That was until recent research from Sweden and across the US showed that using a magnetic tracer called Magtrace® could allow us to omit axillary surgery for most patients altogether. As a result, the rates of lymphedema would also be reduced even further, to practically zero. They called this new innovative approach the ‘delayed’ sentinel lymph node biopsy, with the sentinel lymph node biopsy now only performed on the patients who need it.3

Research shows that only 20% of women with high-risk DCIS are upgraded to a diagnosis of invasive cancer.4 That means that 4 in 5 women were receiving a surgical procedure to their axilla that they simply did not need after the removal of the DCIS.

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Prior to having Magtrace® in the US, the only FDA-approved dyes available to surgeons were the radioactive tracers and blue dyes, both of which are made up of very small molecules that retain in the lymph nodes for no longer than a day. Therefore, there is no opportunity to remove the DCIS and establish the results from pathology in time to perform this technique. Whereas Magtrace® has been proven to retain in the lymph nodes for anywhere between three and six weeks.5,6 Now we can remove the DCIS and mark the sentinel nodes but only go back to remove them in patients where the pathology report confirms the cancer has become invasive.

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Speaking from my own experience, I have now had 20 patients who’ve undergone a mastectomy where I've injected Magtrace® for DCIS, and so far, I've only had to take one patient back for a sentinel lymph node biopsy. These are comparable, if not better figures than those outlined in the research. For the one patient who did have to return, it was a very easy surgery, with a strong magnetic signal helping to guide the way to the two relevant lymph nodes in just 10 minutes.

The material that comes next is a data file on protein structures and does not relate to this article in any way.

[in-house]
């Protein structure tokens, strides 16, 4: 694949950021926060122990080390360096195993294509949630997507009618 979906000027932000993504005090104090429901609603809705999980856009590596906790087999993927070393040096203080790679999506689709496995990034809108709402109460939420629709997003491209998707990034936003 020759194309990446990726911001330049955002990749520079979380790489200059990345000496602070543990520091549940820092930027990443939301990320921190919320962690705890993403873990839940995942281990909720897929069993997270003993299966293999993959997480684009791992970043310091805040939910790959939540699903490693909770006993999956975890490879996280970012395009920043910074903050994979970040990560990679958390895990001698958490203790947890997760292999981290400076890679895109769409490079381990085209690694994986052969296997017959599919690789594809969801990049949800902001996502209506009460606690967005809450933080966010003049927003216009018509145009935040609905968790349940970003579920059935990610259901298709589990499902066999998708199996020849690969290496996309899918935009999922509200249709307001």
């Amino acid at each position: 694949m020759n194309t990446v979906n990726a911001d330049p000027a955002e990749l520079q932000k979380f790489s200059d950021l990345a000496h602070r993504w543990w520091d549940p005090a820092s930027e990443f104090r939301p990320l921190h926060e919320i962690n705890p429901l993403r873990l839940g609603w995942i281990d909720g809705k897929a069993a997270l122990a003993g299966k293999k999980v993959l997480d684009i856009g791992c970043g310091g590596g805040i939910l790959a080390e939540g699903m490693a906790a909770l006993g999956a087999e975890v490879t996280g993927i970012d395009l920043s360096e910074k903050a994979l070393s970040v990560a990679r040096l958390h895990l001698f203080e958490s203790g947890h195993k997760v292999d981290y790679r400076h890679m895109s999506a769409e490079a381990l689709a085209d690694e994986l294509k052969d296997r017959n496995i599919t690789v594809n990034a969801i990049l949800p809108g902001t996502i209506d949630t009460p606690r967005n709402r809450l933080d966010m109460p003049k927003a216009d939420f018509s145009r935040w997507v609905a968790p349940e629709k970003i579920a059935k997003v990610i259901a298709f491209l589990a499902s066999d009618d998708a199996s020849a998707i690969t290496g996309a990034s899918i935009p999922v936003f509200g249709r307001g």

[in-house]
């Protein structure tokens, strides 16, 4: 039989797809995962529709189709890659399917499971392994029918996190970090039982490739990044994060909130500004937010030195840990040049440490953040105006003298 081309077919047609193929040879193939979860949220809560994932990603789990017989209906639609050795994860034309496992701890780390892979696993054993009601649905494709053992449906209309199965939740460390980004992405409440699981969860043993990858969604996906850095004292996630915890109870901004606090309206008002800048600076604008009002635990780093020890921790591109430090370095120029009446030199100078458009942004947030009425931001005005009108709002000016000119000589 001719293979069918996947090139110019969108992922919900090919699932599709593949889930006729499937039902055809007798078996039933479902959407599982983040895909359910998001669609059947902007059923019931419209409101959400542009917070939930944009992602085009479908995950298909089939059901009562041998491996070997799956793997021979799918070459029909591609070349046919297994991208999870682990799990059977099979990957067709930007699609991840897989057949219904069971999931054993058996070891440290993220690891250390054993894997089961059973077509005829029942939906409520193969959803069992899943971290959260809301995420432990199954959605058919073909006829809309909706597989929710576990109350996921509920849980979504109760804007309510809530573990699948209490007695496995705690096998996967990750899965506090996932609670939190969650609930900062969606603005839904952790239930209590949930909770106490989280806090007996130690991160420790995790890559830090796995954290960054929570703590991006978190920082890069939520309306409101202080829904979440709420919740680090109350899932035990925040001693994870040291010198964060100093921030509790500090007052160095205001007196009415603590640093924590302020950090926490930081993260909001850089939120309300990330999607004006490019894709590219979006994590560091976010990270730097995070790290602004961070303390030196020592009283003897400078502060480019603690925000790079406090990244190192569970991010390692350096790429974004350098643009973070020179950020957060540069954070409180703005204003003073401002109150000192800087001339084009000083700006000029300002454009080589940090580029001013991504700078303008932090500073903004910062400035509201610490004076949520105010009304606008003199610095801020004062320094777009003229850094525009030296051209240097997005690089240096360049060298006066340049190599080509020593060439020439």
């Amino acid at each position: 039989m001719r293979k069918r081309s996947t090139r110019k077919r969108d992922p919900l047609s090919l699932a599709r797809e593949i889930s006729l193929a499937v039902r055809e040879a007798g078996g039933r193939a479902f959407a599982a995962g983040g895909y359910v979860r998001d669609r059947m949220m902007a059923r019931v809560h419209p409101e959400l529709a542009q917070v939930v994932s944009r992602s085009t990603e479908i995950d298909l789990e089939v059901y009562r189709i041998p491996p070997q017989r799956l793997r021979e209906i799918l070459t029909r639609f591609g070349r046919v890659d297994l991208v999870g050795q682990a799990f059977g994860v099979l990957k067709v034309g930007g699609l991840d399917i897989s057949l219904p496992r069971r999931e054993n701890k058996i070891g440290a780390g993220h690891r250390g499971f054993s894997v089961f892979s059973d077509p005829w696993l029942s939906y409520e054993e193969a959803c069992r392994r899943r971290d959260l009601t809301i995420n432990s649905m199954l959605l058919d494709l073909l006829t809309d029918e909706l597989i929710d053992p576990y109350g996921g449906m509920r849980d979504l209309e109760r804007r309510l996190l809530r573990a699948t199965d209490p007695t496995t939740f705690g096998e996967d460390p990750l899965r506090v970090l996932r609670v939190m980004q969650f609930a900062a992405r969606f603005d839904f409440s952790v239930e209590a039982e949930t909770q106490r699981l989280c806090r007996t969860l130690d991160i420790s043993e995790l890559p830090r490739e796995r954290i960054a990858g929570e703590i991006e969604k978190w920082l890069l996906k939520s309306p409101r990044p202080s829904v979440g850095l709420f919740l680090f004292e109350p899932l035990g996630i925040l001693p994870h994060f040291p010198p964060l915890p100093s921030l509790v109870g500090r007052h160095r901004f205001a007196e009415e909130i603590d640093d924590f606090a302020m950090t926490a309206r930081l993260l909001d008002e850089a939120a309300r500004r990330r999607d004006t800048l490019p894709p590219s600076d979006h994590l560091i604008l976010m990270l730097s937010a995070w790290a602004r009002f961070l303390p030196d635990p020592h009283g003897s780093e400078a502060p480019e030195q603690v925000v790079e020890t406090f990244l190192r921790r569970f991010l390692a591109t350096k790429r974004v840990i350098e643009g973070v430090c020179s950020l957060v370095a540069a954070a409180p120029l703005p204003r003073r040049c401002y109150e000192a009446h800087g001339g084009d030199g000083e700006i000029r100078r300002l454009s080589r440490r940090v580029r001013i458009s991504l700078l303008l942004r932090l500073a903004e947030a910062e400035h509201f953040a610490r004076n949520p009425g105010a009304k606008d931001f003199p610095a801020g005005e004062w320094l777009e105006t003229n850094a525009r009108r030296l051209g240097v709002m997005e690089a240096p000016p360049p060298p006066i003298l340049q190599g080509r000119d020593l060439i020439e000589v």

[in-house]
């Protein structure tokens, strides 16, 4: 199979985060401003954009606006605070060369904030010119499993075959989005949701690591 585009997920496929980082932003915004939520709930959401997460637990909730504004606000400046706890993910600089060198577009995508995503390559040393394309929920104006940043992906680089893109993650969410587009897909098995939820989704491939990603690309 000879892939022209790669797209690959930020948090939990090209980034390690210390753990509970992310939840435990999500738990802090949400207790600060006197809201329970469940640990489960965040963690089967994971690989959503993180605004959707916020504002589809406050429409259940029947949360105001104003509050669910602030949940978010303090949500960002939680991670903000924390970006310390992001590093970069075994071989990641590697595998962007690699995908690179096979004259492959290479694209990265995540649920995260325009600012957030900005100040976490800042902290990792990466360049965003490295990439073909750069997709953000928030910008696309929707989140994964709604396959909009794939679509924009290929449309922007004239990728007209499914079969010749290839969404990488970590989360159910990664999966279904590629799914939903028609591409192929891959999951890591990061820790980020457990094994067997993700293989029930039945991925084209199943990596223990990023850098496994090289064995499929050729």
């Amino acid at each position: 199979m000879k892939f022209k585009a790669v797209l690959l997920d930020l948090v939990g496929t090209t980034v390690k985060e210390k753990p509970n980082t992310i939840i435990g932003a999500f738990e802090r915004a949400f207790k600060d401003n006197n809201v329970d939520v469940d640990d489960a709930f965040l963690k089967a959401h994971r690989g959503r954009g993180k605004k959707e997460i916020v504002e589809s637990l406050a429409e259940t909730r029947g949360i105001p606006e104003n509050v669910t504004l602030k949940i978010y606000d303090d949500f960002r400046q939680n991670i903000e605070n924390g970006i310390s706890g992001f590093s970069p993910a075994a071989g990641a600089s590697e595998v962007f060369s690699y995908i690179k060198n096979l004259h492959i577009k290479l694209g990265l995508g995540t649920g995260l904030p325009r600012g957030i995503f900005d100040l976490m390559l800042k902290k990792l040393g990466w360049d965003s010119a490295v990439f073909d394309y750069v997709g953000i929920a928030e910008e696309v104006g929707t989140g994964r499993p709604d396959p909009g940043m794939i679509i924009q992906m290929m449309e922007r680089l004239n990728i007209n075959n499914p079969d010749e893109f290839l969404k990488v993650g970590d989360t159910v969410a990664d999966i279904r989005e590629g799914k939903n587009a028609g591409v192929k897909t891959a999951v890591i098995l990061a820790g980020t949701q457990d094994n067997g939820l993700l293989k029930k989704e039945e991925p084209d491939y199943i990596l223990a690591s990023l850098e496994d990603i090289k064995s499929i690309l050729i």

Now that we have a technique that could potentially eliminate the need for lymph node surgery in women with pure DCIS undergoing a mastectomy, I think that this should become the standard of care. It is safe and it clearly works. I believe it is our responsibility to our patients to give them the opportunity to avoid that SLNB.

And patients love it too. Those I’ve performed this procedure on are probably my most satisfied and appreciative patients, especially when they find out that if they had gone to another center that didn't use this technology, they would've had lymph nodes removed. In fact, I've had patients come to VCU specifically because we offer this option.

The research is still at an early stage but we’re seeing more and more papers emerge on this topic. A 2021 poster from University Hospitals Cleveland, presented at the American Society of Breast Surgeons Annual Meeting, declared the technique safe and feasible, and reported that 87% of their patients had avoided the sentinel lymph node biopsy that they would have otherwise received without the Magtrace®.7 A new multi-center study titled SentiNOT 2.0 is now recruiting for US hospitals to share their results, and I’ll be watching this with a very keen interest.